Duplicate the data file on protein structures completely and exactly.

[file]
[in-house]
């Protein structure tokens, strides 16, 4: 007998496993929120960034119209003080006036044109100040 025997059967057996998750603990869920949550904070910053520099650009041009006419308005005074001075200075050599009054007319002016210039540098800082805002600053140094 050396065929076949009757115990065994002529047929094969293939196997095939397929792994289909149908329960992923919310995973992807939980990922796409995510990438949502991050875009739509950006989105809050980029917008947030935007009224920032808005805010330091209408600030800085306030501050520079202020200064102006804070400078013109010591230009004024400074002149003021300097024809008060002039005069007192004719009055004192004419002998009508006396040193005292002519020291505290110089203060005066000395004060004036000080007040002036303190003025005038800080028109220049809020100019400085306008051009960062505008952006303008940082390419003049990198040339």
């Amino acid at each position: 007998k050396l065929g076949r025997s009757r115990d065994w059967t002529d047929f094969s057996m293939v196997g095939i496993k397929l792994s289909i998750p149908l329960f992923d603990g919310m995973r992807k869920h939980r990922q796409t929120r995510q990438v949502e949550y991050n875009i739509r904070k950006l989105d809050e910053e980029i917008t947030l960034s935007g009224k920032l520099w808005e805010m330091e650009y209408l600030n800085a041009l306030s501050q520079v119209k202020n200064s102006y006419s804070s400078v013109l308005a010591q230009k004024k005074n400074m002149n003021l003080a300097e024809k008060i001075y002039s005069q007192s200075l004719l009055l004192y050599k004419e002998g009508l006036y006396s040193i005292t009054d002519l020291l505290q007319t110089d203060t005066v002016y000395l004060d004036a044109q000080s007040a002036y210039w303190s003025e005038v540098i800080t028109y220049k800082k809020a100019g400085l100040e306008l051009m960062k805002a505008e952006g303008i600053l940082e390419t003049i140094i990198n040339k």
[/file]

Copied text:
[in-house]
């Protein structure tokens, strides 16, 4: 007998496993929120960034119209003080006036044109100040 025997059967057996998750603990869920949550904070910053520099650009041009006419308005005074001075200075050599009054007319002016210039540098800082805002600053140094 050396065929076949009757115990065994002529047929094969293939196997095939397929792994289909149908329960992923919310995973992807939980990922796409995510990438949502991050875009739509950006989105809050980029917008947030935007009224920032808005805010330091209408600030800085306030501050520079202020200064102006804070400078013109010591230009004024400074002149003021300097024809008060002039005069007192004719009055004192004419002998009508006396040193005292002519020291505290110089203060005066000395004060004036000080007040002036303190003025005038800080028109220049809020100019400085306008051009960062505008952006303008940082390419003049990198040339």
């Amino acid at each position: 007998k050396l065929g076949r025997s009757r115990d065994w059967t002529d047929f094969s057996m293939v196997g095939i496993k397929l792994s289909i998750p149908l329960f992923d603990g919310m995973r992807k869920h939980r990922q796409t929120r995510q990438v949502e949550y991050n875009i739509r904070k950006l989105d809050e910053e980029i917008t947030l960034s935007g009224k920032l520099w808005e805010m330091e650009y209408l600030n800085a041009l306030s501050q520079v119209k202020n200064s102006y006419s804070s400078v013109l308005a010591q230009k004024k005074n400074m002149n003021l003080a300097e024809k008060i001075y002039s005069q007192s200075l004719l009055l004192y050599k004419e002998g009508l006036y006396s040193i005292t009054d002519l020291l505290q007319t110089d203060t005066v002016y000395l004060d004036a044109q000080s007040a002036y210039w303190s003025e005038v540098i800080t028109y220049k800082k809020a100019g400085l100040e306008l051009m960062k805002a505008e952006g303008i600053l940082e390419t003049i140094i990198n040339k």